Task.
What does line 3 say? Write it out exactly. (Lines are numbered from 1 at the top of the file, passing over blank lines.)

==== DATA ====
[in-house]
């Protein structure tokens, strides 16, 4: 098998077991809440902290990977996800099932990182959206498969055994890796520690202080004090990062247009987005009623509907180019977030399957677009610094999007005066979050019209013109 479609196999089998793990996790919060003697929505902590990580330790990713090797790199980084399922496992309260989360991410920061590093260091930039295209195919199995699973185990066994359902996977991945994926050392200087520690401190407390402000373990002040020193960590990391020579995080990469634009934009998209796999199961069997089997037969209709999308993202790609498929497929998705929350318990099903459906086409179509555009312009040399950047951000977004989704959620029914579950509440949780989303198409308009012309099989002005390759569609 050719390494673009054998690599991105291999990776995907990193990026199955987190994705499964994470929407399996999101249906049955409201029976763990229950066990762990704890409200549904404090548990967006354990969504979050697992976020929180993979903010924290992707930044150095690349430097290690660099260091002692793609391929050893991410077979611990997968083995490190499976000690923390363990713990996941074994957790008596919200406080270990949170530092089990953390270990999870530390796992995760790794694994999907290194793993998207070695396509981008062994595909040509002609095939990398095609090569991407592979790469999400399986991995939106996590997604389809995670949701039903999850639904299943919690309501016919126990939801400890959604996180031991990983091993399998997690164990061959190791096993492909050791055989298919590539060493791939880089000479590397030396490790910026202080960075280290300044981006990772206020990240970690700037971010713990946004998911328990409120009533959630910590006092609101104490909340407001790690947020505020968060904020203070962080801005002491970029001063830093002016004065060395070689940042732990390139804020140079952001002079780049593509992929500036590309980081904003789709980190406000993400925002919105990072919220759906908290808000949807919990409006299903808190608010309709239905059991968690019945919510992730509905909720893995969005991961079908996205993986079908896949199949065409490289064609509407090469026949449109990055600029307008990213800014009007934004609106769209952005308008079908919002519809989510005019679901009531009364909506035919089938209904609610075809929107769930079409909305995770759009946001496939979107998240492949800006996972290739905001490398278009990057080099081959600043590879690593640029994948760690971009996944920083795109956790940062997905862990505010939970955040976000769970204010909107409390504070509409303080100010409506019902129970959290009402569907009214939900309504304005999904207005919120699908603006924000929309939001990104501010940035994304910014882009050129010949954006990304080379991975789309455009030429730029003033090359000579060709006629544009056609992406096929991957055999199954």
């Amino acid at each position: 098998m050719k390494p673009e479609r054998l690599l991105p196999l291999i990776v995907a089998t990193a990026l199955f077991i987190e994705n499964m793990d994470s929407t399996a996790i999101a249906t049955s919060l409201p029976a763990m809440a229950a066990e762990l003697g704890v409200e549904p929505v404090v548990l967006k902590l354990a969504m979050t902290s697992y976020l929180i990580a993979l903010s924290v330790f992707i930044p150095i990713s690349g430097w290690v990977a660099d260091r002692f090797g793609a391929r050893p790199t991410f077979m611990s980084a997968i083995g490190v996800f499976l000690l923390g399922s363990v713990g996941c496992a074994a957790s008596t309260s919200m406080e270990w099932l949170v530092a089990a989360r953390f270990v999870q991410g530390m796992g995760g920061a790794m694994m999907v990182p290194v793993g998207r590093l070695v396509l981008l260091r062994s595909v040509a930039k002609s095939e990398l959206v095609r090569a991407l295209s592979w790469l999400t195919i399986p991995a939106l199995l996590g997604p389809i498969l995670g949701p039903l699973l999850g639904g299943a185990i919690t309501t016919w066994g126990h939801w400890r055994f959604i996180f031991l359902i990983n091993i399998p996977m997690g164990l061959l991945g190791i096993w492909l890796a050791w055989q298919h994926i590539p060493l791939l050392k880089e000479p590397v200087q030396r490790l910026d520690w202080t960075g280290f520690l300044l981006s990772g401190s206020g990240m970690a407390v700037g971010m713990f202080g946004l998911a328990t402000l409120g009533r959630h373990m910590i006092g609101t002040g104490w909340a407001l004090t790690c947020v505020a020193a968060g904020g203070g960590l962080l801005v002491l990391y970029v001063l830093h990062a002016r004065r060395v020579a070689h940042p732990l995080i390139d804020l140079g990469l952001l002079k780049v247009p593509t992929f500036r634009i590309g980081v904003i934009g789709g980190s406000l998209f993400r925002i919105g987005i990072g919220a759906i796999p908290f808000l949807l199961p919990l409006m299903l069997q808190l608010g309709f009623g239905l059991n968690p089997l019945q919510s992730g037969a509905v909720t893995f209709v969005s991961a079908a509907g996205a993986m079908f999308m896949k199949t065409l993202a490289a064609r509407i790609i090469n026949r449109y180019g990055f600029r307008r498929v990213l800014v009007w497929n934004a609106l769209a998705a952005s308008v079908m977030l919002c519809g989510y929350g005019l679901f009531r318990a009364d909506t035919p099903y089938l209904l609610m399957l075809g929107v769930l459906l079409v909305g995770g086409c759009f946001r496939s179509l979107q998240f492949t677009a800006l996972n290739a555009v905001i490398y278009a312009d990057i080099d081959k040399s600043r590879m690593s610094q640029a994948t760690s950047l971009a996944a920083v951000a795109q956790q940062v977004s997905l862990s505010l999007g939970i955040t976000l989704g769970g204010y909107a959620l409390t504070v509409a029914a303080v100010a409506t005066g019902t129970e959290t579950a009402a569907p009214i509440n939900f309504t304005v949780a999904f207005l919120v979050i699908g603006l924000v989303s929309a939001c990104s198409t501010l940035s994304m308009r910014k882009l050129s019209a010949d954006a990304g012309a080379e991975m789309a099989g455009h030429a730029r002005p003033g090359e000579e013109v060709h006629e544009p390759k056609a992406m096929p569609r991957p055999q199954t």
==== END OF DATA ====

């Amino acid at each position: 098998m050719k390494p673009e479609r054998l690599l991105p196999l291999i990776v995907a089998t990193a990026l199955f077991i987190e994705n499964m793990d994470s929407t399996a996790i999101a249906t049955s919060l409201p029976a763990m809440a229950a066990e762990l003697g704890v409200e549904p929505v404090v548990l967006k902590l354990a969504m979050t902290s697992y976020l929180i990580a993979l903010s924290v330790f992707i930044p150095i990713s690349g430097w290690v990977a660099d260091r002692f090797g793609a391929r050893p790199t991410f077979m611990s980084a997968i083995g490190v996800f499976l000690l923390g399922s363990v713990g996941c496992a074994a957790s008596t309260s919200m406080e270990w099932l949170v530092a089990a989360r953390f270990v999870q991410g530390m796992g995760g920061a790794m694994m999907v990182p290194v793993g998207r590093l070695v396509l981008l260091r062994s595909v040509a930039k002609s095939e990398l959206v095609r090569a991407l295209s592979w790469l999400t195919i399986p991995a939106l199995l996590g997604p389809i498969l995670g949701p039903l699973l999850g639904g299943a185990i919690t309501t016919w066994g126990h939801w400890r055994f959604i996180f031991l359902i990983n091993i399998p996977m997690g164990l061959l991945g190791i096993w492909l890796a050791w055989q298919h994926i590539p060493l791939l050392k880089e000479p590397v200087q030396r490790l910026d520690w202080t960075g280290f520690l300044l981006s990772g401190s206020g990240m970690a407390v700037g971010m713990f202080g946004l998911a328990t402000l409120g009533r959630h373990m910590i006092g609101t002040g104490w909340a407001l004090t790690c947020v505020a020193a968060g904020g203070g960590l962080l801005v002491l990391y970029v001063l830093h990062a002016r004065r060395v020579a070689h940042p732990l995080i390139d804020l140079g990469l952001l002079k780049v247009p593509t992929f500036r634009i590309g980081v904003i934009g789709g980190s406000l998209f993400r925002i919105g987005i990072g919220a759906i796999p908290f808000l949807l199961p919990l409006m299903l069997q808190l608010g309709f009623g239905l059991n968690p089997l019945q919510s992730g037969a509905v909720t893995f209709v969005s991961a079908a509907g996205a993986m079908f999308m896949k199949t065409l993202a490289a064609r509407i790609i090469n026949r449109y180019g990055f600029r307008r498929v990213l800014v009007w497929n934004a609106l769209a998705a952005s308008v079908m977030l919002c519809g989510y929350g005019l679901f009531r318990a009364d909506t035919p099903y089938l209904l609610m399957l075809g929107v769930l459906l079409v909305g995770g086409c759009f946001r496939s179509l979107q998240f492949t677009a800006l996972n290739a555009v905001i490398y278009a312009d990057i080099d081959k040399s600043r590879m690593s610094q640029a994948t760690s950047l971009a996944a920083v951000a795109q956790q940062v977004s997905l862990s505010l999007g939970i955040t976000l989704g769970g204010y909107a959620l409390t504070v509409a029914a303080v100010a409506t005066g019902t129970e959290t579950a009402a569907p009214i509440n939900f309504t304005v949780a999904f207005l919120v979050i699908g603006l924000v989303s929309a939001c990104s198409t501010l940035s994304m308009r910014k882009l050129s019209a010949d954006a990304g012309a080379e991975m789309a099989g455009h030429a730029r002005p003033g090359e000579e013109v060709h006629e544009p390759k056609a992406m096929p569609r991957p055999q199954t």